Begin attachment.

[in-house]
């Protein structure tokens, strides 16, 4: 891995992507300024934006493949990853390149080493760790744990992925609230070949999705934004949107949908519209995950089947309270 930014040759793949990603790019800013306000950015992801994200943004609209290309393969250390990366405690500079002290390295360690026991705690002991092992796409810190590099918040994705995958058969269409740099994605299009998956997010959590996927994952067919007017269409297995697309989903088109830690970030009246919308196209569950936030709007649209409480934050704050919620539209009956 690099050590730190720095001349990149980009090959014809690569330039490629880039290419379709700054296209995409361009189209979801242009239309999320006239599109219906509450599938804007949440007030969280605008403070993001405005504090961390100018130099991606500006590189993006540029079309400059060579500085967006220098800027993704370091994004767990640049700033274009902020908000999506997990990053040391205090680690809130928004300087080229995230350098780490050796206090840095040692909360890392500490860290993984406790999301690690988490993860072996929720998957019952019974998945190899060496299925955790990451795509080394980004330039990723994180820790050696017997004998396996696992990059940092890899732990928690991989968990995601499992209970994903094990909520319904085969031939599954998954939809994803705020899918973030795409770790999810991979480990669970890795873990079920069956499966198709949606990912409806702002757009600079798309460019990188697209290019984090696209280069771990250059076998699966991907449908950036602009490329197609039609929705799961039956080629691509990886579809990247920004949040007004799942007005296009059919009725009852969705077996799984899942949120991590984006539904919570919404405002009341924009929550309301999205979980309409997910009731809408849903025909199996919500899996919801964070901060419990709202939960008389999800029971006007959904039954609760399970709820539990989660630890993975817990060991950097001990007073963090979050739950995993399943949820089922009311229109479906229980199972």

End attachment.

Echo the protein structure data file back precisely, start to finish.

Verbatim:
[in-house]
């Protein structure tokens, strides 16, 4: 891995992507300024934006493949990853390149080493760790744990992925609230070949999705934004949107949908519209995950089947309270 930014040759793949990603790019800013306000950015992801994200943004609209290309393969250390990366405690500079002290390295360690026991705690002991092992796409810190590099918040994705995958058969269409740099994605299009998956997010959590996927994952067919007017269409297995697309989903088109830690970030009246919308196209569950936030709007649209409480934050704050919620539209009956 690099050590730190720095001349990149980009090959014809690569330039490629880039290419379709700054296209995409361009189209979801242009239309999320006239599109219906509450599938804007949440007030969280605008403070993001405005504090961390100018130099991606500006590189993006540029079309400059060579500085967006220098800027993704370091994004767990640049700033274009902020908000999506997990990053040391205090680690809130928004300087080229995230350098780490050796206090840095040692909360890392500490860290993984406790999301690690988490993860072996929720998957019952019974998945190899060496299925955790990451795509080394980004330039990723994180820790050696017997004998396996696992990059940092890899732990928690991989968990995601499992209970994903094990909520319904085969031939599954998954939809994803705020899918973030795409770790999810991979480990669970890795873990079920069956499966198709949606990912409806702002757009600079798309460019990188697209290019984090696209280069771990250059076998699966991907449908950036602009490329197609039609929705799961039956080629691509990886579809990247920004949040007004799942007005296009059919009725009852969705077996799984899942949120991590984006539904919570919404405002009341924009929550309301999205979980309409997910009731809408849903025909199996919500899996919801964070901060419990709202939960008389999800029971006007959904039954609760399970709820539990989660630890993975817990060991950097001990007073963090979050739950995993399943949820089922009311229109479906229980199972």